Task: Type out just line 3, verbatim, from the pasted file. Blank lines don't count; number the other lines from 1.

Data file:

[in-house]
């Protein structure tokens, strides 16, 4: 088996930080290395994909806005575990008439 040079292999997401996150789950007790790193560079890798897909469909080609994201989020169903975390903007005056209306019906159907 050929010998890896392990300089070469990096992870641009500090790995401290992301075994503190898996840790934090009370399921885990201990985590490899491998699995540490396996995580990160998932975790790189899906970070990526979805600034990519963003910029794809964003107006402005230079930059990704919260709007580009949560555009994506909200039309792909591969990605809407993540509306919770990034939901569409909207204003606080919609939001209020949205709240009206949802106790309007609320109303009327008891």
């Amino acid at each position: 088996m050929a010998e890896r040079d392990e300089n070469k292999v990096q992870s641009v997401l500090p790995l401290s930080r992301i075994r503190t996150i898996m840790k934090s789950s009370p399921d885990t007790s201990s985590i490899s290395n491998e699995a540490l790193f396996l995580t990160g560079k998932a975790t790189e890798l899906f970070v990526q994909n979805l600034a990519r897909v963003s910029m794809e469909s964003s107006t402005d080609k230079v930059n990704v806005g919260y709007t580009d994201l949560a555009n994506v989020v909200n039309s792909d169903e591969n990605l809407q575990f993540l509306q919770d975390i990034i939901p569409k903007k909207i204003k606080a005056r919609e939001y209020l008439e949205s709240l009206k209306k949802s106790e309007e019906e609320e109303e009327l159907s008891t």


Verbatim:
């Amino acid at each position: 088996m050929a010998e890896r040079d392990e300089n070469k292999v990096q992870s641009v997401l500090p790995l401290s930080r992301i075994r503190t996150i898996m840790k934090s789950s009370p399921d885990t007790s201990s985590i490899s290395n491998e699995a540490l790193f396996l995580t990160g560079k998932a975790t790189e890798l899906f970070v990526q994909n979805l600034a990519r897909v963003s910029m794809e469909s964003s107006t402005d080609k230079v930059n990704v806005g919260y709007t580009d994201l949560a555009n994506v989020v909200n039309s792909d169903e591969n990605l809407q575990f993540l509306q919770d975390i990034i939901p569409k903007k909207i204003k606080a005056r919609e939001y209020l008439e949205s709240l009206k209306k949802s106790e309007e019906e609320e109303e009327l159907s008891t």